Renewables

Environmentalists take hydropower project Skavica in Albania to Constitutional Court

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Published

September 22, 2023

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Published:

September 22, 2023

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Nature conservation and human rights organizations said the Constitutional Court of Albania decided to launch a trial after they filed a complaint against the Skavica hydropower project.

Albania’s biggest three hydropower plants are on the Drin (Drim) river. Together with privately owned Ashta 1 and 2, the last ones in the cascade, they have 1.4 GW in total capacity. A project is underway to build the Skavica hydropower plant upstream from the existing facilities.

The planned capacity is 210 MW. In 2020 the government picked Bechtel, based in the United States, as the contractor. A special law facilitating the deal was adopted in parliament in the meantime. The company is supposed to build and commission the system and hand it over to national power utility KESH.

Financing yet to be secured

Construction is set to begin by the end of the year even though financing hasn’t been secured yet, according to media reports. Apparently, the costs at least doubled to over EUR 1 billion. Even the exact location of the dam hasn’t been officially determined.

The dispute got another dimension with the launch of the case at the Constitutional Court

A series of protests were held by the local population and environmentalists in the municipalities of Kukës, where the village of Skavica is located, and neighboring Dibër, further upstream. A group of nongovernmental organizations said the dispute now has another dimension, as the Constitutional Court of Albania agreed to start a trial upon their complaint.

The Albanian Helsinki Committee and the ​​Black Drin Association launched the procedure with the support of EuroNatur and CEE Bankwatch Network. They explained that the complaint alleges, amongst other things, the violation of the principles of legal equality and economic freedom in the award of public contracts. ​

Only 15% of all cases are accepted and they rarely include submissions by civil society organizations, they pointed out.

Allegations of possible corruption

“By circumventing open procurement and competition, this deal raises risks of possible corruption and doubts about the value for money of the project​. It also undermines​ the meaningfulness of the environmental and social impact assessment,” fears Andrey Ralev, biodiversity campaigner at CEE Bankwatch Network.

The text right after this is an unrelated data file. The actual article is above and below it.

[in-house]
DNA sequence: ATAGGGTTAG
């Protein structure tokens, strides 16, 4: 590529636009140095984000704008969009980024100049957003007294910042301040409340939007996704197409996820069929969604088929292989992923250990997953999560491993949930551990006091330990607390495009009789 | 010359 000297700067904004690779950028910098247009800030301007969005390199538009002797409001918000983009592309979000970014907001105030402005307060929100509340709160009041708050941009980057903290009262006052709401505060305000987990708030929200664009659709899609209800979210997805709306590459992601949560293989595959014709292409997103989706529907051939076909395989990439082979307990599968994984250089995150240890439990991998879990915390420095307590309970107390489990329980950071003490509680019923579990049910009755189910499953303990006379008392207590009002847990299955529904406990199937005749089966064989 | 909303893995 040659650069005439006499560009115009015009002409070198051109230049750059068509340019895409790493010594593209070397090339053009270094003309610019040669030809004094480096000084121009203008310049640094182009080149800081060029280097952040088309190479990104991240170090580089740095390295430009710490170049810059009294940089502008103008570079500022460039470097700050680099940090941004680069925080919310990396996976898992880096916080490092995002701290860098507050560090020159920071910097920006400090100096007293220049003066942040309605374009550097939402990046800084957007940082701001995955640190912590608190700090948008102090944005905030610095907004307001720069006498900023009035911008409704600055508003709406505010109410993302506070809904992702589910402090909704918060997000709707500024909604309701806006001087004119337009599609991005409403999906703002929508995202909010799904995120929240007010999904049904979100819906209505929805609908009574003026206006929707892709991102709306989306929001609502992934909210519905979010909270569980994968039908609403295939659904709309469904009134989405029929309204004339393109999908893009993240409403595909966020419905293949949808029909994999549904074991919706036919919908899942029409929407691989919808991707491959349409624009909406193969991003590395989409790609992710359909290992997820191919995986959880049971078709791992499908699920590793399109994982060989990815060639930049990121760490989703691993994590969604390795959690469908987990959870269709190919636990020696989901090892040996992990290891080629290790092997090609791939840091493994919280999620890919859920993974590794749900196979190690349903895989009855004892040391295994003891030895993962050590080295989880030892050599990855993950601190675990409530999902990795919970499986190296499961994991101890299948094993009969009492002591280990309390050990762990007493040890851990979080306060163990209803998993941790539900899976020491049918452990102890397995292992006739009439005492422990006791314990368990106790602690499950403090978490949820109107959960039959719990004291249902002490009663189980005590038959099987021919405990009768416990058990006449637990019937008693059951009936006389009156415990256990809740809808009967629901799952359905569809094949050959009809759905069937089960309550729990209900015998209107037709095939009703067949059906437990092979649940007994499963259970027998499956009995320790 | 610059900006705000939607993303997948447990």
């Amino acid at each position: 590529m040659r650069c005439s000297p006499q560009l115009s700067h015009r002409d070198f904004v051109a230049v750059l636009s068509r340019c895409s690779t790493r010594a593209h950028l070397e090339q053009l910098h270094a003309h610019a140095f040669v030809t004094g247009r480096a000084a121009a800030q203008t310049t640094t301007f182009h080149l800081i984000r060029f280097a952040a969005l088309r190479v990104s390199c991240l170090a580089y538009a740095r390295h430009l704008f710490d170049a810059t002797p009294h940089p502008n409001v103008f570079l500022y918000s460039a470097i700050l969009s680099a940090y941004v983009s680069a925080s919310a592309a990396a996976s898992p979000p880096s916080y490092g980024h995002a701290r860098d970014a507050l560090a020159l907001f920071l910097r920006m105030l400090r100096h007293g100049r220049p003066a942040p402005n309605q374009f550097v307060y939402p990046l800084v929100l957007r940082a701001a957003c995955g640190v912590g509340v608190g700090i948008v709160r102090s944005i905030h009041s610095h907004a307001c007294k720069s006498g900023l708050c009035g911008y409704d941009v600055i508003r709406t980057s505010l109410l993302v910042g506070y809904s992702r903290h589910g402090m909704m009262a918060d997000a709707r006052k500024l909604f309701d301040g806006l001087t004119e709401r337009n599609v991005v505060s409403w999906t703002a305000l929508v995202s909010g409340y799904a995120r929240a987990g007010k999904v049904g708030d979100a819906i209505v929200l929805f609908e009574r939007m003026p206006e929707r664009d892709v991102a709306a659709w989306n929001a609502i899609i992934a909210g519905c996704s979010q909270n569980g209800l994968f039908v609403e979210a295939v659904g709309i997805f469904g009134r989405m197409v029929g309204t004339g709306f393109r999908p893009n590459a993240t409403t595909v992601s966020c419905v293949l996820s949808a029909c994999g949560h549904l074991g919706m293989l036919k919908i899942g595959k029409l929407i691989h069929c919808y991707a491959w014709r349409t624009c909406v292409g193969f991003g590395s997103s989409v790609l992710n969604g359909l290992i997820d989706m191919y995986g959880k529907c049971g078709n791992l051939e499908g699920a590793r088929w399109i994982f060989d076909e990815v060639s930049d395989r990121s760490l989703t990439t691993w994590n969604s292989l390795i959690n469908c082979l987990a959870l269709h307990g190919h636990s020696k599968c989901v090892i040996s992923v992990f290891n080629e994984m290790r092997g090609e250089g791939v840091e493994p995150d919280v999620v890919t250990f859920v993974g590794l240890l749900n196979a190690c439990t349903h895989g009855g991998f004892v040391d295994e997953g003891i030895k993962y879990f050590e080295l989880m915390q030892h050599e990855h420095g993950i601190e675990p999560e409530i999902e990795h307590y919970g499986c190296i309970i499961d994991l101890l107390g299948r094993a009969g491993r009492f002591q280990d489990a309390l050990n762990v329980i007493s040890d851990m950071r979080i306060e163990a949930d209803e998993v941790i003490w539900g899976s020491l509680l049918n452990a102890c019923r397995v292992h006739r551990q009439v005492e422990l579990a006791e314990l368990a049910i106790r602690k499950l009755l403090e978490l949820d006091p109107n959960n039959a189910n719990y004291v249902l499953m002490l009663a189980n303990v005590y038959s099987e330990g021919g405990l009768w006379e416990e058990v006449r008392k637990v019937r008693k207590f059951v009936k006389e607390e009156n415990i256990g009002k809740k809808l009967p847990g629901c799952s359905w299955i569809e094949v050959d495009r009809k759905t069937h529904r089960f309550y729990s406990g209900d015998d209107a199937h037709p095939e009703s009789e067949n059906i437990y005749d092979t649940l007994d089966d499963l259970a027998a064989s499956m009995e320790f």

Hoxha: Skavica’s social impacts may be among the worst of any dam built in Europe in the 21st century

The Skavica dam would flood the last free-flowing stretch of the Black Drin River in Albania. The river originates from Lake Ohrid, in North Macedonia, and flows into the Adriatic Sea.

‘With 41 villages and more than 2,500 houses in Dibër municipality threatened by the project, Skavica’s social impacts may be among the worst of any dam built in Europe in the 21st century. Residents have been fighting against Skavica for years. The vast majority doesn’t want the dam,’ says ​Majlinda Hoxha, coordinator of the Group of Rural Activists of Dibra, which co-signed the joint statement.

If the controversial special law is annulled, it will serve as a lesson for other cases, she underscored.

Balkan lynx to lose bio-corridor

Skavica’s ecological consequences would also be devastating, particularly for the critically endangered Balkan lynx, environmentalists warned.

“The dam would disrupt the only bio-corridor between Albania and North Macedonia where the two remaining viable reproductive lynx populations ​​cross. Skavica would also flood what could be Albania’s largest floodplain forest, meaning that an array of biodiversity and habitats and a huge carbon sink would be lost. ​These impacts​ invalidate​ ​any argument that Skavica would drive green and climate-friendly energy development,” said Amelie Huber, freshwater project manager at EuroNatur.

In recent years, the Dibër valley, which is under threat from the proposed dam and reservoir, emerged as a hub for ecotourism and organic farming, partly subsidised.

The government and other proponents of the project argue that Skavica would preserve water upstream on the Black Drin, prevent flooding and boost average output in the rest of the hydropower cascade.

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